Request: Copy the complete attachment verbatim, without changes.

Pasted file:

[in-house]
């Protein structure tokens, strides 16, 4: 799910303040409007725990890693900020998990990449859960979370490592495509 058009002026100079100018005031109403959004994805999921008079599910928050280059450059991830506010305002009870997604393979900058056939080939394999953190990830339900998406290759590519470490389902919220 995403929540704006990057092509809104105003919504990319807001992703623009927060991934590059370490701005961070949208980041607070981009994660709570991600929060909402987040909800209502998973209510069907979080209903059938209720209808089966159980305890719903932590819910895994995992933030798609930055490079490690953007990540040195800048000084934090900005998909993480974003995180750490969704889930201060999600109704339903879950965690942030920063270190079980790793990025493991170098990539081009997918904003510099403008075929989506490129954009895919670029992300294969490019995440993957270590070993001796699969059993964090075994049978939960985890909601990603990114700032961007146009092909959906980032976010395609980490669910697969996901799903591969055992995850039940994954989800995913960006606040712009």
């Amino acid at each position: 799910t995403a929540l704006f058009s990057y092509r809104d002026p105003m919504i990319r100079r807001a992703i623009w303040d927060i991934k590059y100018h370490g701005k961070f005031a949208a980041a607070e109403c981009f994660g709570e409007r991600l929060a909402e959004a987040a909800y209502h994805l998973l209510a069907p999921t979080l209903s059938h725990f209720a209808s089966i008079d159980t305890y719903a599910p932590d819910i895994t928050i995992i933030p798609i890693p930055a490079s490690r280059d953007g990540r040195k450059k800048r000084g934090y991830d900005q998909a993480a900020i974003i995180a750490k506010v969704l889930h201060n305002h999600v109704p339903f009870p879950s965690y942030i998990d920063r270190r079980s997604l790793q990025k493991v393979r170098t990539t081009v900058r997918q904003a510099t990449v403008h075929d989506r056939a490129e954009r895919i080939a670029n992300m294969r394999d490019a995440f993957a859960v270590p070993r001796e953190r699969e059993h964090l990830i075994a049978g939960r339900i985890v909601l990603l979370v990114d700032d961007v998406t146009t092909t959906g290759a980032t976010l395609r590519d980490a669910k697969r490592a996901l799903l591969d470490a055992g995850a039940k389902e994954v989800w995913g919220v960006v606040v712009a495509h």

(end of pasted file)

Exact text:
[in-house]
């Protein structure tokens, strides 16, 4: 799910303040409007725990890693900020998990990449859960979370490592495509 058009002026100079100018005031109403959004994805999921008079599910928050280059450059991830506010305002009870997604393979900058056939080939394999953190990830339900998406290759590519470490389902919220 995403929540704006990057092509809104105003919504990319807001992703623009927060991934590059370490701005961070949208980041607070981009994660709570991600929060909402987040909800209502998973209510069907979080209903059938209720209808089966159980305890719903932590819910895994995992933030798609930055490079490690953007990540040195800048000084934090900005998909993480974003995180750490969704889930201060999600109704339903879950965690942030920063270190079980790793990025493991170098990539081009997918904003510099403008075929989506490129954009895919670029992300294969490019995440993957270590070993001796699969059993964090075994049978939960985890909601990603990114700032961007146009092909959906980032976010395609980490669910697969996901799903591969055992995850039940994954989800995913960006606040712009």
């Amino acid at each position: 799910t995403a929540l704006f058009s990057y092509r809104d002026p105003m919504i990319r100079r807001a992703i623009w303040d927060i991934k590059y100018h370490g701005k961070f005031a949208a980041a607070e109403c981009f994660g709570e409007r991600l929060a909402e959004a987040a909800y209502h994805l998973l209510a069907p999921t979080l209903s059938h725990f209720a209808s089966i008079d159980t305890y719903a599910p932590d819910i895994t928050i995992i933030p798609i890693p930055a490079s490690r280059d953007g990540r040195k450059k800048r000084g934090y991830d900005q998909a993480a900020i974003i995180a750490k506010v969704l889930h201060n305002h999600v109704p339903f009870p879950s965690y942030i998990d920063r270190r079980s997604l790793q990025k493991v393979r170098t990539t081009v900058r997918q904003a510099t990449v403008h075929d989506r056939a490129e954009r895919i080939a670029n992300m294969r394999d490019a995440f993957a859960v270590p070993r001796e953190r699969e059993h964090l990830i075994a049978g939960r339900i985890v909601l990603l979370v990114d700032d961007v998406t146009t092909t959906g290759a980032t976010l395609r590519d980490a669910k697969r490592a996901l799903l591969d470490a055992g995850a039940k389902e994954v989800w995913g919220v960006v606040v712009a495509h």